By Len Lear
For many decades, Drexel University has had the reputation as an outstanding engineering school. The last thing one would expect to find at Drexel, therefore, would be a full symphony orchestra. However, thanks in large part to long-time Mt. Airy resident (almost 25 years), Rosalind Erwin, this stunning musical transformation has actually happened.
Erwin’s reputation as a musician and conductor is stellar. She has been welcomed on podiums both in the U.S. and abroad. She studied conducting with Joseph Barone, participated in master classes given by Lorin Maazel, Leonard Slatkin, David Zinman and Riccardo Muti, and was honored by the Leopold Stokowski Memorial Conducting Competition of the Philadelphia Orchestra.
Erwin is the former music director and conductor of the Pottstown Symphony Orchestra (PSO) and has guest-conducted numerous orchestras and music festivals. In 1998, Erwin left PSO to pursue conducting opportunities in Europe. “Having seen Rosalind Erwin conduct,” said Muti, flamboyant former music director for the Philadelphia Orchestra, “I have been pleased to recognize her musical and technical talents as a teacher and conductor.”
But how did the Drexel University assignment come about? “When I was hired in the summer of 2013,” Erwin told us last week, “Drexel’s performing arts department only supported a string ensemble, which was slowly trying to morph into a full symphonic orchestra. I was told by then-Department Chairman Dr. Steven Powell to ‘create an orchestra;’ with much hard work and with great departmental support, I did.”
The size of the orchestra fluctuates with every term due to the number of students who are on the traditional co-op (on-the-job training experience), but In general, there are between 65-70 members. Unlike Curtis Institute, Berklee School of Music, Juilliard, etc., whose graduates almost all pursue a full-time career in music, few if any at Drexel do. “While many members could have chosen to attend conservatory or a university music school,” Erwin explained, “these students play for the love of it and are tremendous examples of what is a true amateur (for the love of it).”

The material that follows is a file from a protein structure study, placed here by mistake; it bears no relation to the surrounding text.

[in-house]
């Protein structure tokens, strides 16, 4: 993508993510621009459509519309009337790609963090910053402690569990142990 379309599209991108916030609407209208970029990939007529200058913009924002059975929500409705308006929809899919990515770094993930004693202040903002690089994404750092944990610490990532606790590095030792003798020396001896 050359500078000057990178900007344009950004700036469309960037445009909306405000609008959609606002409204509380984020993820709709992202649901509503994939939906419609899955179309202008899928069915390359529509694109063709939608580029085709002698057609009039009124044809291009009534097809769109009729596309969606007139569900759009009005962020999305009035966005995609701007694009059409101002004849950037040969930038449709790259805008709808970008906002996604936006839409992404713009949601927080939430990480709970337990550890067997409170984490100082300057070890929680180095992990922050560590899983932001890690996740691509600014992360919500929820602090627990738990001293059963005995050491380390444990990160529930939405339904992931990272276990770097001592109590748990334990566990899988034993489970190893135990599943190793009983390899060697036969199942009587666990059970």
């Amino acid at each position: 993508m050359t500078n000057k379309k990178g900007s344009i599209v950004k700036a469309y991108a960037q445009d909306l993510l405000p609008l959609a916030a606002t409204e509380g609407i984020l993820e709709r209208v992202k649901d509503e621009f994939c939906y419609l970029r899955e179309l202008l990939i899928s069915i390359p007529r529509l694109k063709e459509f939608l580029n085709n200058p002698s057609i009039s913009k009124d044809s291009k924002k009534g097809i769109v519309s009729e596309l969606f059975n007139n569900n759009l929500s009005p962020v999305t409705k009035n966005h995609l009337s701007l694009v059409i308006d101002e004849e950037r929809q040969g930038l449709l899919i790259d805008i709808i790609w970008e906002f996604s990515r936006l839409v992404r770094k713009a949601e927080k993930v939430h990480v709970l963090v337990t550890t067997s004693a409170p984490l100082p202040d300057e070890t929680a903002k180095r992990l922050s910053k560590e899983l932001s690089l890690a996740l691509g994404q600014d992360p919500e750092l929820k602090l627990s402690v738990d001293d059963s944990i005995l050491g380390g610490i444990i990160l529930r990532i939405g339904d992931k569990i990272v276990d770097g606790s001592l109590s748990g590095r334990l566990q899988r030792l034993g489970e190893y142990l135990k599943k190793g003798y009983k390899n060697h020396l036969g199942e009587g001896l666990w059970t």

However, Drexel’s performance department does offer the opportunity to minor in music. Private lessons are available with highly accomplished players from the great pool of professional Philadelphia musicians, and courses in music theory, ear training, music history and music composition are also taught. “My principal trombonist, whose major is business and finance, is a music minor both in trombone and the organ. Alex Smith will be playing the organ when we perform Saint-Saens ‘Symphony No. 3’ (organ) and trombone in Copland’s ‘Appalachian Spring’ in the June 9 concert” (That concert, free and open to the public, will mark the first University Orchestra performance with the historical and recently renovated Drexel University pipe organ. It will begin at 7:30 p.m. in the school’s main auditorium, 3141 Chestnut St.)
Erwin was born in Montana but was raised in Doylestown and graduated from Central Bucks High School, the New School of Music in Philadelphia and Temple University’s Esther Boyer College of Music. In 2005, she and the Pottstown Symphony Orchestra were broadcast on WHYY in pre-recorded concerts, including Tchaikovsky’s “Violin Concerto” with David Kim, concertmaster of the Philadelphia Orchestra.
As a clarinetist, Erwin soloed with the Pittsburgh Symphony and the DePaul Chamber Orchestra, and performed with the Philadelphia Orchestra and Delaware Symphony. She was the driving force behind the creation of Musica 2000/The Symphony Orchestra, presenting numerous world premieres of commissions by emerging American and Eastern European composers.
This season the Drexel University Orchestra, which is only able to rehearse once a week for 2.5 hours, will have performed Dvorak’s “Symphony No. 9” (The “New World”); Ravel’s “Mother Goose Suite;” the Bruch Violin Concerto with Michael Ludwig, international soloist and concertmaster of The Philly POPS; Mozart’s “Violin Concerto No. 4,” movement one, with student soloist Christian Oliveros (a biology major); Copland’s “Appalachian Spring” and Borodin’s “Polovtsian Dances.”
Does Erwin encourage her Drexel students to pursue music as a career? “I would say what I say to anyone considering pursuing music as their profession: if you cannot live without doing ‘this’ on a daily basis, then pursue it. But keep SOMETHING — other job skills — in your back pocket!”
What is the most rewarding thing about directing such an orchestra? “The level of intelligence of the members of this orchestra is very high. Explaining basic musical concepts is not difficult because many, if not most, come from sophisticated musical backgrounds. While these students often come to rehearsal totally beat from the rigors of their course work, they view playing as a release. By the end of about 20 minutes of ‘warming up,’ these rehearsals are very gratifying to me because of what we are able to accomplish.” But the most frustrating thing is “the lack of rehearsal time.”
Erwin is also the director and conductor of the new Philadelphia Young Artists Orchestra. “This year the PYAO was the most mature ensemble I have yet to direct,” she said. “In their final concert these young people performed not only Debussy’s ‘Nuages and Fetes’ from ‘Nocturns’ but also Gershwin’s ‘An American in Paris.’”